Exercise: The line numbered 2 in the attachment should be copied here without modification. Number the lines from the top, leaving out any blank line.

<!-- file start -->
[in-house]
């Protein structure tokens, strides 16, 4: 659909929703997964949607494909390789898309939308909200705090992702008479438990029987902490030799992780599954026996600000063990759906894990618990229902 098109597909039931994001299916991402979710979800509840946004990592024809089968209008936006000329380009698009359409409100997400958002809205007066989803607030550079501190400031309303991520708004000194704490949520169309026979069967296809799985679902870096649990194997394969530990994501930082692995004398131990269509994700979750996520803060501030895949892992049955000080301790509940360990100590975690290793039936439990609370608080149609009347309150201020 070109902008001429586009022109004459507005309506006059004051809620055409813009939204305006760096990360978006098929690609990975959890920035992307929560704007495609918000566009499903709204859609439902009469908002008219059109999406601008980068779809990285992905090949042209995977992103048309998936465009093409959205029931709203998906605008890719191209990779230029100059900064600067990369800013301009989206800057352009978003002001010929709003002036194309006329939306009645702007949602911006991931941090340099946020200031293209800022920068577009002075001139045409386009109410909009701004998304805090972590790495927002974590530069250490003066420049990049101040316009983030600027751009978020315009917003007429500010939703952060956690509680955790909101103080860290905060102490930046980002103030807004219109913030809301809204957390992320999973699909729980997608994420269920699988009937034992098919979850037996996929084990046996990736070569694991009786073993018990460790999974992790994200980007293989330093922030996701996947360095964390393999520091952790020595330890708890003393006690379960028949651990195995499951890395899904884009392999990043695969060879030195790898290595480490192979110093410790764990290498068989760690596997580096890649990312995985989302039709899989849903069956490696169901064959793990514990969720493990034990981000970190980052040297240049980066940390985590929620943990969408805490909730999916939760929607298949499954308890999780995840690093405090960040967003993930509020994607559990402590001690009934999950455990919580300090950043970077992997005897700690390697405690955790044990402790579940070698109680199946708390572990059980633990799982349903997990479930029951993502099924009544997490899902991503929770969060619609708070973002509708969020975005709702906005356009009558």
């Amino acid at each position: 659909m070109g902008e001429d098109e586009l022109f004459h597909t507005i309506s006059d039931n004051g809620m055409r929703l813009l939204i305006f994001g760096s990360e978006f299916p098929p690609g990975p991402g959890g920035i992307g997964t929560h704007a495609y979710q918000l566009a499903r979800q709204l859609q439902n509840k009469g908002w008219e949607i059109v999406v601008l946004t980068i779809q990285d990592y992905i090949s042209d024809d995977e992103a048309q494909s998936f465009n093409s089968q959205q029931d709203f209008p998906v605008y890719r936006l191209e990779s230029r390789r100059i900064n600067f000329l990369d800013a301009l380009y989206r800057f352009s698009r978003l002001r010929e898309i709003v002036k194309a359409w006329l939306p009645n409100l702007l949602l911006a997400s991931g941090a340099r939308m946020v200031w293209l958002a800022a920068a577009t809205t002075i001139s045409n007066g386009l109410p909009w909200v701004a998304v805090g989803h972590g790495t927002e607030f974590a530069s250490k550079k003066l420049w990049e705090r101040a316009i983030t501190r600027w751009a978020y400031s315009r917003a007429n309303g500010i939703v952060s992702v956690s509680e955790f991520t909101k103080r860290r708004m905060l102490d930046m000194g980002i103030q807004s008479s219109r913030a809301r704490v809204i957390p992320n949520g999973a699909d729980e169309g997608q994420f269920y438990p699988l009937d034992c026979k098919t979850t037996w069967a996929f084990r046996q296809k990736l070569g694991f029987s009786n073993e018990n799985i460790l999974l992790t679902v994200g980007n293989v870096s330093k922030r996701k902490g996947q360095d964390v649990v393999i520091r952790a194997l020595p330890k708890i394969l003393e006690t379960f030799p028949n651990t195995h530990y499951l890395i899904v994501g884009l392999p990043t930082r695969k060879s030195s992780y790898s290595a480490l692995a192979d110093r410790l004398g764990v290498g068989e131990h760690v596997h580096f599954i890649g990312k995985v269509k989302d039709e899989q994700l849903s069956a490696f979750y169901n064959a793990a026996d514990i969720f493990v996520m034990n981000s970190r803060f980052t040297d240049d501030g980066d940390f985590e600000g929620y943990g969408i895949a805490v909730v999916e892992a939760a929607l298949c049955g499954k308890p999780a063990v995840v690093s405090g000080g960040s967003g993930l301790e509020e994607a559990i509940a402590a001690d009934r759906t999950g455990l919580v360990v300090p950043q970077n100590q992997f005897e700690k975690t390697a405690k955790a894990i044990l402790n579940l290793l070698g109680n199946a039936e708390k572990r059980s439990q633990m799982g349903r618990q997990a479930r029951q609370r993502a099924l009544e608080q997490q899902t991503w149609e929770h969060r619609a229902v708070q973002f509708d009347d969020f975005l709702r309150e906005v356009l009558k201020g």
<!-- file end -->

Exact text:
């Protein structure tokens, strides 16, 4: 659909929703997964949607494909390789898309939308909200705090992702008479438990029987902490030799992780599954026996600000063990759906894990618990229902 098109597909039931994001299916991402979710979800509840946004990592024809089968209008936006000329380009698009359409409100997400958002809205007066989803607030550079501190400031309303991520708004000194704490949520169309026979069967296809799985679902870096649990194997394969530990994501930082692995004398131990269509994700979750996520803060501030895949892992049955000080301790509940360990100590975690290793039936439990609370608080149609009347309150201020 070109902008001429586009022109004459507005309506006059004051809620055409813009939204305006760096990360978006098929690609990975959890920035992307929560704007495609918000566009499903709204859609439902009469908002008219059109999406601008980068779809990285992905090949042209995977992103048309998936465009093409959205029931709203998906605008890719191209990779230029100059900064600067990369800013301009989206800057352009978003002001010929709003002036194309006329939306009645702007949602911006991931941090340099946020200031293209800022920068577009002075001139045409386009109410909009701004998304805090972590790495927002974590530069250490003066420049990049101040316009983030600027751009978020315009917003007429500010939703952060956690509680955790909101103080860290905060102490930046980002103030807004219109913030809301809204957390992320999973699909729980997608994420269920699988009937034992098919979850037996996929084990046996990736070569694991009786073993018990460790999974992790994200980007293989330093922030996701996947360095964390393999520091952790020595330890708890003393006690379960028949651990195995499951890395899904884009392999990043695969060879030195790898290595480490192979110093410790764990290498068989760690596997580096890649990312995985989302039709899989849903069956490696169901064959793990514990969720493990034990981000970190980052040297240049980066940390985590929620943990969408805490909730999916939760929607298949499954308890999780995840690093405090960040967003993930509020994607559990402590001690009934999950455990919580300090950043970077992997005897700690390697405690955790044990402790579940070698109680199946708390572990059980633990799982349903997990479930029951993502099924009544997490899902991503929770969060619609708070973002509708969020975005709702906005356009009558």